This morn­ing, a num­ber of Demo­c­ra­t­ic can­di­dates for statewide and fed­er­al office woke up to the real­i­ty that they are not run­ning close enough behind the top two-vote get­ters in their respec­tive races to hold out hope of being able to go on to the Novem­ber gen­er­al elec­tion (which is in actu­al­i­ty just a runoff, since we don’t have a real pri­ma­ry in Washington).

Among those can­di­dates are Greg Nick­els and Craig Pride­more, who filed to run for the offices of sec­re­tary of state and audi­tor, respec­tive­ly. Each man has bowed out of his race in a classy, grace­ful fash­ion… by con­grat­u­lat­ing the win­ners and thank­ing sup­port­ers via Face­book, while say­ing noth­ing neg­a­tive about anybody.

Nick­els is the for­mer may­or of Seat­tle; Pride­more is the incum­bent state sen­a­tor from the 49th LD (Van­cou­ver and urban Clark County).

Here’s what Nick­els had to say about his third-place fin­ish ear­li­er today:

They say if you are thrown from a horse you should get back on. In a sense that is what I was doing in my run for Wash­ing­ton Sec­re­tary of State and, while the results were not what I had hoped, I am very glad I did! It was a great expe­ri­ence and I am grate­ful for the oppor­tu­ni­ty and for the won­der­ful sup­port so many of you gave me.

I con­grat­u­late the two can­di­dates who are advanc­ing, Kim Wyman (R) and Kath­leen Drew (D), both ran pos­i­tive and effec­tive campaigns.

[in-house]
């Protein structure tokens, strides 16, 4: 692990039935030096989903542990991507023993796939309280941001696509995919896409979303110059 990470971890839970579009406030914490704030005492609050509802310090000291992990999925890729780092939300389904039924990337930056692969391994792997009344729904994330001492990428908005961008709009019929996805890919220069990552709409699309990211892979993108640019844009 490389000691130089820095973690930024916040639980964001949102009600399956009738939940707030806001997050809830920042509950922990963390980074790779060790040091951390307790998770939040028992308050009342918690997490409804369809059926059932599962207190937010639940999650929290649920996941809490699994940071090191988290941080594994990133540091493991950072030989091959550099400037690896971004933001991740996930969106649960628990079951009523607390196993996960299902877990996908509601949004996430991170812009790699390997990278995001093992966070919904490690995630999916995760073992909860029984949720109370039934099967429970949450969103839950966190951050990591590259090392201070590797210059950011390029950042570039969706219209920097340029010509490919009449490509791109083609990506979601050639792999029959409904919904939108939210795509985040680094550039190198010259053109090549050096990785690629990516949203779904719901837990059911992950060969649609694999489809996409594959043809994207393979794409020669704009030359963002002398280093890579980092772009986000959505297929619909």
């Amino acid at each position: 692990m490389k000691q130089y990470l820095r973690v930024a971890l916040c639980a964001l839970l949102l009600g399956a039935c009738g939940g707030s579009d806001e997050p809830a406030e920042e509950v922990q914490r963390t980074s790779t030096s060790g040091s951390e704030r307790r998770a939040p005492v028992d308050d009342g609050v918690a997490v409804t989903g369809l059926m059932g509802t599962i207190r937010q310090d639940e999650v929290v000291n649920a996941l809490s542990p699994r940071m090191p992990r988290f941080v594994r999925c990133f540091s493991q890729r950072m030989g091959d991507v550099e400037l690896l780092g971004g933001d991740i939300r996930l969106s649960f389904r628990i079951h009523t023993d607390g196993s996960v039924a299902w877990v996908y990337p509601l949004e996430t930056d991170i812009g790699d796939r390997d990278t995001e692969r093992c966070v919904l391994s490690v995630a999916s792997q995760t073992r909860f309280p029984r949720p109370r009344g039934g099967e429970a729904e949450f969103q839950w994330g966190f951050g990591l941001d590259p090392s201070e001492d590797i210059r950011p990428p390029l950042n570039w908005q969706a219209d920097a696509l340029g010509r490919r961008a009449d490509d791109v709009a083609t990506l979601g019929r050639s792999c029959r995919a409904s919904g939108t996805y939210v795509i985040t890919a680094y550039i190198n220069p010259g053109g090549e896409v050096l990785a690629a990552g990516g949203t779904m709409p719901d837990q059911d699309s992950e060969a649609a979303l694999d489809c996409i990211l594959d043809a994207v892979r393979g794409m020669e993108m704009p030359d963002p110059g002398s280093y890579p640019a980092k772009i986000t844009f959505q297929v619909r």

Pride­more, mean­while, post­ed the fol­low­ing state­ment late last night, after the ear­ly returns were all in (which showed him in third place):

Thanks to every­one for four­teen amaz­ing years. Few peo­ple get the chance to expe­ri­ence what I’ve had the chance to expe­ri­ence. You all mean more to me than I’ll ever be able to express.

This evening, he added:

I do for­mal­ly con­cede the State Audi­tor’s pri­ma­ry to James Watkins and Troy Kel­ley. They have my sin­cere best wish­es in all their endeav­ors in the months and years ahead.

Pride­mor­e’s loss to Kel­ley and Watkins gives him the unfor­tu­nate dis­tinc­tion of being the only can­di­date the Wash­ing­ton State Demo­c­ra­t­ic Par­ty nom­i­nat­ed for statewide or fed­er­al office in 2012 who did not sur­vive the win­now­ing elec­tion. Wash­ing­ton does not cur­rent­ly have a real pri­ma­ry, so vot­ers don’t get to pick the par­ties’ nom­i­nees as they do in near­ly every oth­er state.

Instead of a real pri­ma­ry, Wash­ing­ton has a goofy, poor­ly con­ceived “Top Two“system, where the top two vote get­ters (as the name sug­gests) advance to a runoff regard­less of par­ty. Con­se­quent­ly, the Demo­c­ra­t­ic Par­ty select­ed its 2012 nom­i­nees by con­ven­tion instead of through a primary.

We at NPI believe the “Top Two” sys­tem is uncon­sti­tu­tion­al, and the Demo­c­ra­t­ic Par­ty does so as well. The par­ty is ask­ing the U.S. Supreme Court to declare the “Top Two” sys­tem uncon­sti­tu­tion­al, so Wash­ing­ton can read­opt a real pri­ma­ry sys­tem that pro­tects vot­er choice in the gen­er­al elec­tion and respects every­one’s First Amend­ment right to free assembly.

About the author

Andrew Villeneuve is the founder and executive director of the Northwest Progressive Institute, as well as the founder of NPI's sibling, the Northwest Progressive Foundation. He has worked to advance progressive causes for over two decades as a strategist, speaker, author, and organizer. Andrew is also a cybersecurity expert, a veteran facilitator, a delegate to the Washington State Democratic Central Committee, and a member of the Climate Reality Leadership Corps.

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One reply on “Greg Nickels, Craig Pridemore bow out of races for Secretary of State and Auditor”

  1. I’m a lit­tle dis­a­point­ed that Greg put Kath­leen and her Repu­pli­can oppo­nent in the same line. I knod of sup­port for Kath­leen would have been more appreciated.
    He could have con­grat­u­lat­ed Kim in a dif­fer­ent context.

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